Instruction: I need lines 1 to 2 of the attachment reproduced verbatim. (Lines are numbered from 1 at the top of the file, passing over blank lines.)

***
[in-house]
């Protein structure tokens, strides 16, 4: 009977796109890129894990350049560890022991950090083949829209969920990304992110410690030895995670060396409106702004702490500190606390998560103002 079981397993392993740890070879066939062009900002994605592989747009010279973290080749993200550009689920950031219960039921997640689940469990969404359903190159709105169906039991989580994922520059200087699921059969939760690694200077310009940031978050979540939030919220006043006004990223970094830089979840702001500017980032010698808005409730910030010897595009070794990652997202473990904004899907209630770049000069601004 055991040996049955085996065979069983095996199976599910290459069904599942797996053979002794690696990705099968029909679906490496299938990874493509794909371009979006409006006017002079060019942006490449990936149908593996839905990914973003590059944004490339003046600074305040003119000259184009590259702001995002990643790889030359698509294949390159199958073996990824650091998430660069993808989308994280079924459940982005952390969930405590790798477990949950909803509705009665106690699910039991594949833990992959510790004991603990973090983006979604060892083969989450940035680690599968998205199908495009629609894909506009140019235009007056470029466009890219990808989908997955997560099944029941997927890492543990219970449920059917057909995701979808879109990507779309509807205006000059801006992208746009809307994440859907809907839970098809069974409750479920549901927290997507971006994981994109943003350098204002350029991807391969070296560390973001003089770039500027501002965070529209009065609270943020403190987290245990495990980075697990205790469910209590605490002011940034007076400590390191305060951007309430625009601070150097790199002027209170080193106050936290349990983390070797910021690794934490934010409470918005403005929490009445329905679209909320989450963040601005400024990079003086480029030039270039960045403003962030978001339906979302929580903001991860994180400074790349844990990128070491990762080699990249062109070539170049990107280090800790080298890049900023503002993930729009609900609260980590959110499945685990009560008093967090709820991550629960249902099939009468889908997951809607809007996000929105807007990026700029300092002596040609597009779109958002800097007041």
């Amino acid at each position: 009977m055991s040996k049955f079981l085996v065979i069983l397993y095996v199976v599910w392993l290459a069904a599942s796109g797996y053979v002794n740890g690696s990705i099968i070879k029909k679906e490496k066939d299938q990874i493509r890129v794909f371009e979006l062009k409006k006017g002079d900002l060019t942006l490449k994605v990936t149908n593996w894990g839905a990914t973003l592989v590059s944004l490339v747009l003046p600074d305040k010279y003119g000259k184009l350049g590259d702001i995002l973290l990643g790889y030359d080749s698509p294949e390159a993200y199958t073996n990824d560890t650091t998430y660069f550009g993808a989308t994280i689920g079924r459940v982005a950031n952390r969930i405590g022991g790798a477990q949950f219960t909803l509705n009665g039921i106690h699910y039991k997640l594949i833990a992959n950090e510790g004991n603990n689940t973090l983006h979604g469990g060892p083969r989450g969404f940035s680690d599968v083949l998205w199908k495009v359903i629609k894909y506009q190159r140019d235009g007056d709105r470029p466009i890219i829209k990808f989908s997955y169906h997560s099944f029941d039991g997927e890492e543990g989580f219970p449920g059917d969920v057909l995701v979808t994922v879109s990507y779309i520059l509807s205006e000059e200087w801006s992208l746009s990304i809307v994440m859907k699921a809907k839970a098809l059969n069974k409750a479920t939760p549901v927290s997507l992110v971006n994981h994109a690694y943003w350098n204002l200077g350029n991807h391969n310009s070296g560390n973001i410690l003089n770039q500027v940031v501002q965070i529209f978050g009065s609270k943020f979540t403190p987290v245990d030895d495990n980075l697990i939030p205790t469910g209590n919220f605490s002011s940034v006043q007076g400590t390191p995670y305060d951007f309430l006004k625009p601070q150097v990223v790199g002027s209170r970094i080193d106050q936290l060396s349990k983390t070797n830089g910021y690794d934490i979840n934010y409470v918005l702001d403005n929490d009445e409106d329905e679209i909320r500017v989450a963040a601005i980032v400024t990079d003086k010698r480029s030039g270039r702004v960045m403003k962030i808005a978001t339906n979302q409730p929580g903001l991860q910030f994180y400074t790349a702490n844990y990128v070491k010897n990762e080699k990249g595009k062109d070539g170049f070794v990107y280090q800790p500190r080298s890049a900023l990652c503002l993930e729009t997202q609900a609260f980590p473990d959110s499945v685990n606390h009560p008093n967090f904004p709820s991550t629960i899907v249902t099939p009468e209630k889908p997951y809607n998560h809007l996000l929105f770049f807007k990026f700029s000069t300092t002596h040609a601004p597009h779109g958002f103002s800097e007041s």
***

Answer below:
[in-house]
């Protein structure tokens, strides 16, 4: 009977796109890129894990350049560890022991950090083949829209969920990304992110410690030895995670060396409106702004702490500190606390998560103002 079981397993392993740890070879066939062009900002994605592989747009010279973290080749993200550009689920950031219960039921997640689940469990969404359903190159709105169906039991989580994922520059200087699921059969939760690694200077310009940031978050979540939030919220006043006004990223970094830089979840702001500017980032010698808005409730910030010897595009070794990652997202473990904004899907209630770049000069601004 055991040996049955085996065979069983095996199976599910290459069904599942797996053979002794690696990705099968029909679906490496299938990874493509794909371009979006409006006017002079060019942006490449990936149908593996839905990914973003590059944004490339003046600074305040003119000259184009590259702001995002990643790889030359698509294949390159199958073996990824650091998430660069993808989308994280079924459940982005952390969930405590790798477990949950909803509705009665106690699910039991594949833990992959510790004991603990973090983006979604060892083969989450940035680690599968998205199908495009629609894909506009140019235009007056470029466009890219990808989908997955997560099944029941997927890492543990219970449920059917057909995701979808879109990507779309509807205006000059801006992208746009809307994440859907809907839970098809069974409750479920549901927290997507971006994981994109943003350098204002350029991807391969070296560390973001003089770039500027501002965070529209009065609270943020403190987290245990495990980075697990205790469910209590605490002011940034007076400590390191305060951007309430625009601070150097790199002027209170080193106050936290349990983390070797910021690794934490934010409470918005403005929490009445329905679209909320989450963040601005400024990079003086480029030039270039960045403003962030978001339906979302929580903001991860994180400074790349844990990128070491990762080699990249062109070539170049990107280090800790080298890049900023503002993930729009609900609260980590959110499945685990009560008093967090709820991550629960249902099939009468889908997951809607809007996000929105807007990026700029300092002596040609597009779109958002800097007041």